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Lady Chatterley's Lover (Penguin Clothbound Classics) Hardcover – 1 Oct 2009
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"No one ever wrote better about the power struggles of sex and love" (Doris Lessing)<br \><br \>"A masterpiece" (Guardian) --(Guardian)
"Does for D H Lawrence what Jack the Ripper did for Gladstone bags and stovepipe hats" (Neil Gaiman) --(Neil Gaiman) --This text refers to the Paperback edition.
Lawrence's erotic, enthralling and banned classic read by Emilia Fox
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This is a story of adultery. A love affair across the class divide. The wife of an aristocrat falls for a man on the lower rungs of society - a lowly gamekeeper. Why?. Lady Constance Chatterley finds her relationship with her husband, Lord Clifford Chatterley, both physically and emotionally bankrupt. Clifford is paralyzed from the waist down due to a war injury and his mental state is one of cold indifference and intellectual snobbery. Constance is neglected to the point of frustration but also pushed into producing the son necessary to carry on 'the family name'. Any aristocrat will do but; on meeting the very masculine, non intellectual, Oliver Mellors it's just a case of 'when' and not 'if'.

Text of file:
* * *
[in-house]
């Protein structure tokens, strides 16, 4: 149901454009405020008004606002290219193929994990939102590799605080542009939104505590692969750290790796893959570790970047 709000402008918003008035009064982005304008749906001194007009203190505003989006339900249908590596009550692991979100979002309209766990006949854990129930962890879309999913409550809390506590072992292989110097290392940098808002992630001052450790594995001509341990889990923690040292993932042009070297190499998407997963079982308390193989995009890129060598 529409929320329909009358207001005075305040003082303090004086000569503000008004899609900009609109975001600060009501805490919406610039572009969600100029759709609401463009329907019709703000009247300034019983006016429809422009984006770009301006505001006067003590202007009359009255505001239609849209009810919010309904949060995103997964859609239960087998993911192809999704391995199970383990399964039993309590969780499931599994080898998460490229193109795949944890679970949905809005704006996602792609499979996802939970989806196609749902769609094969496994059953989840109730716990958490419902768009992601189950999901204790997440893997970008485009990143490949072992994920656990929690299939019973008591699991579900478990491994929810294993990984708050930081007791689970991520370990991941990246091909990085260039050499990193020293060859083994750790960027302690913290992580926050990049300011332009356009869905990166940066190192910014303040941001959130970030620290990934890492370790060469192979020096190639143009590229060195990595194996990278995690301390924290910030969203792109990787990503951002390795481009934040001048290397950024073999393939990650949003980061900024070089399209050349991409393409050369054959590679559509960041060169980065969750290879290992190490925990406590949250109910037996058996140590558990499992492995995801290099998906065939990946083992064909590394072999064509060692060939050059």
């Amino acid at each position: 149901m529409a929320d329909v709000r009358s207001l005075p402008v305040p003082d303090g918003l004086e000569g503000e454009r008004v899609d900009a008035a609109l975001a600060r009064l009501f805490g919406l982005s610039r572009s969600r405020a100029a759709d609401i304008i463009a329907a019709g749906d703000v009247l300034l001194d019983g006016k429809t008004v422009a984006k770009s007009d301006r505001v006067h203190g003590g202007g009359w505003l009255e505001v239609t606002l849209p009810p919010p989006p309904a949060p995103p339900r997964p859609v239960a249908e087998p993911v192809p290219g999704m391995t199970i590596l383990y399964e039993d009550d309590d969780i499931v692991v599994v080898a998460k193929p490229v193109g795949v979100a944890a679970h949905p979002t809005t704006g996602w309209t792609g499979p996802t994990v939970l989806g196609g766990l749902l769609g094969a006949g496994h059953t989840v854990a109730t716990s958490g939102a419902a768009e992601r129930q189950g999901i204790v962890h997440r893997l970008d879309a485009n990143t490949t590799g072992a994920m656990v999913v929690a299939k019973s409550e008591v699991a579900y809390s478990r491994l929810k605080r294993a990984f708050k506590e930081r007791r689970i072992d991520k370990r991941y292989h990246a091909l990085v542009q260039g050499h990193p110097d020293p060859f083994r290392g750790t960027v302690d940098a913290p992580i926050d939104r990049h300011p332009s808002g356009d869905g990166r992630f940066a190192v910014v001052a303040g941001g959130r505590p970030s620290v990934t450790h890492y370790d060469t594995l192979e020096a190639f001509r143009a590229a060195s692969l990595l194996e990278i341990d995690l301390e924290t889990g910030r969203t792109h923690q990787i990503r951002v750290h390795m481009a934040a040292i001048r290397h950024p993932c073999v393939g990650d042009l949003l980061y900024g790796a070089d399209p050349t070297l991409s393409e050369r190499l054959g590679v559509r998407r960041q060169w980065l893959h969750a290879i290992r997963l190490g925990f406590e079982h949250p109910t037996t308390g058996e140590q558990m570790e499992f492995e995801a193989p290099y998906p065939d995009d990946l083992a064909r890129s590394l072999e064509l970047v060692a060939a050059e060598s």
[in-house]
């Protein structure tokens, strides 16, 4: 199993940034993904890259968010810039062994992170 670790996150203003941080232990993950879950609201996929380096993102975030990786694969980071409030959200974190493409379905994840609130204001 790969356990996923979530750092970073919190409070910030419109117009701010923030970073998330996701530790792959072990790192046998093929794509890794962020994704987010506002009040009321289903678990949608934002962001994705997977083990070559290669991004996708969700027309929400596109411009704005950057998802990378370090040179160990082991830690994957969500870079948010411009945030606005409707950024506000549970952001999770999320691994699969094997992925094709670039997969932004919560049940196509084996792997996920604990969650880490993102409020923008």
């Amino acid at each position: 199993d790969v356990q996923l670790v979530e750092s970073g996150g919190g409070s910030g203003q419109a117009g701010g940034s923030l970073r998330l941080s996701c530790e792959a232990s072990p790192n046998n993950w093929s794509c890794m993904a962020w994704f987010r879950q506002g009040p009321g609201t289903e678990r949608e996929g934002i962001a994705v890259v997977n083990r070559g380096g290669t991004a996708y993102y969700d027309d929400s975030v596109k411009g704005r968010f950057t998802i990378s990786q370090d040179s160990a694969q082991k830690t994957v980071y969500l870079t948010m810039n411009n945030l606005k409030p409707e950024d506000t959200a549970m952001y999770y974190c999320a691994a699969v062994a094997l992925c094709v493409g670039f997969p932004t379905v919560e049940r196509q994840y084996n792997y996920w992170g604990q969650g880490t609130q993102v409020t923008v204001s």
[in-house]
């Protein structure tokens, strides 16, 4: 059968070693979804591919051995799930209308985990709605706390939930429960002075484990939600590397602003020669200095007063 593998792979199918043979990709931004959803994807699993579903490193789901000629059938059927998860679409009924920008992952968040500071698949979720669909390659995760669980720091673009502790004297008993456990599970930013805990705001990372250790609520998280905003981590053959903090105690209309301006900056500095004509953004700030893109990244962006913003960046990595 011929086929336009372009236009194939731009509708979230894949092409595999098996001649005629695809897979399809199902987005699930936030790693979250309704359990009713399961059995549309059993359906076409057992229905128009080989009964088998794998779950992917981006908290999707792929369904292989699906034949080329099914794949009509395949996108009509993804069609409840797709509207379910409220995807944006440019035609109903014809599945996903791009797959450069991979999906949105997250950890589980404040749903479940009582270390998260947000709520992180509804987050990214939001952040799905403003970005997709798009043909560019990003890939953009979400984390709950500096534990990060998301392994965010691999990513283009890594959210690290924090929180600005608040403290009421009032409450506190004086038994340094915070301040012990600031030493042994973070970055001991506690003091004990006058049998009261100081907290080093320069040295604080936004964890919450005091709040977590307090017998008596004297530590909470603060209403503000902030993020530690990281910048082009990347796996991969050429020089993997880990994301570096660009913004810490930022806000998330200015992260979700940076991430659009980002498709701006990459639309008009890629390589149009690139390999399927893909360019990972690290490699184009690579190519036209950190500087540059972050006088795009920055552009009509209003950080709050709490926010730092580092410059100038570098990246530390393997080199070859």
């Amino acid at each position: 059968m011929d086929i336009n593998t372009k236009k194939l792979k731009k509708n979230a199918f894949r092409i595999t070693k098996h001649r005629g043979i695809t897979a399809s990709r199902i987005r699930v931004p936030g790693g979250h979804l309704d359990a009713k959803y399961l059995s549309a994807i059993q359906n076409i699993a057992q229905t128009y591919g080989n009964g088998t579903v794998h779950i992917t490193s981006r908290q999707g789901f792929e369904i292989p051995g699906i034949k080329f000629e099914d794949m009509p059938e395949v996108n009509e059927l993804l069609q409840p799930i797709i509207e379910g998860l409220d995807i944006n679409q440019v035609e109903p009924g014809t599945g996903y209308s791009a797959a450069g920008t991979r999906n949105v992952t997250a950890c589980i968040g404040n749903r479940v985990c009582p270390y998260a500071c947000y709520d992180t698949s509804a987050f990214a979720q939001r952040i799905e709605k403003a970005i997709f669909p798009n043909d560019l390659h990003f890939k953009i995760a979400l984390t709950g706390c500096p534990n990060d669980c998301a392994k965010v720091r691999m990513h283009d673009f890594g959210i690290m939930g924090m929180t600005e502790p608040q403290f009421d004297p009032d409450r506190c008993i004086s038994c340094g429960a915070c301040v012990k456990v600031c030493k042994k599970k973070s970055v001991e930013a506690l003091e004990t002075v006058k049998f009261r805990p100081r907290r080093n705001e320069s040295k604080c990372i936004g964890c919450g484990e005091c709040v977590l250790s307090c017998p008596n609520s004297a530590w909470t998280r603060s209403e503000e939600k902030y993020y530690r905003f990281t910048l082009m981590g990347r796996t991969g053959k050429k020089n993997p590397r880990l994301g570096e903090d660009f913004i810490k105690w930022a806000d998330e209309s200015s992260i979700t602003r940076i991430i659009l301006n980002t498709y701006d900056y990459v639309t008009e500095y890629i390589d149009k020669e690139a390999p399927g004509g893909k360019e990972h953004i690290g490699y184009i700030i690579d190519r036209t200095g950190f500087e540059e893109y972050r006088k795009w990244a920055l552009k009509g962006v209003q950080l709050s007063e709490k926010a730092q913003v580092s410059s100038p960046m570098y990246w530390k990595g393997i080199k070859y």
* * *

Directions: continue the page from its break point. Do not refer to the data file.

Constance is empowered, awakened, and goes on to realise, through her affair with Oliver, that to find happiness she needs to be in a relationship that's complete; mind and body, and that's something her husband is unwilling and unable to give.
At first the pregnancy is met by a mix of gossip and joy. The Chatterley name will continue. Only when the true identity of the father is revealed to be a member of the working classes does the world implode and Lady Chatterley is cast away to find her true love finally free from all she has grown to loathe.
There's a lot of insight here and plenty of social commentary if you're happy to spend the time looking for it but; if you're reading 'Lady Chatterley's Lover' purely because of the smutty reputation it gained as a banned book during the 1970s you'll be disappointed.
Lady Chatterly is not one of my favourite 'classics' but it has a lot to say about the times in which it was written. D H Lawrence makes cutting observations about the class structure, the treatment of women and the plight of the poor.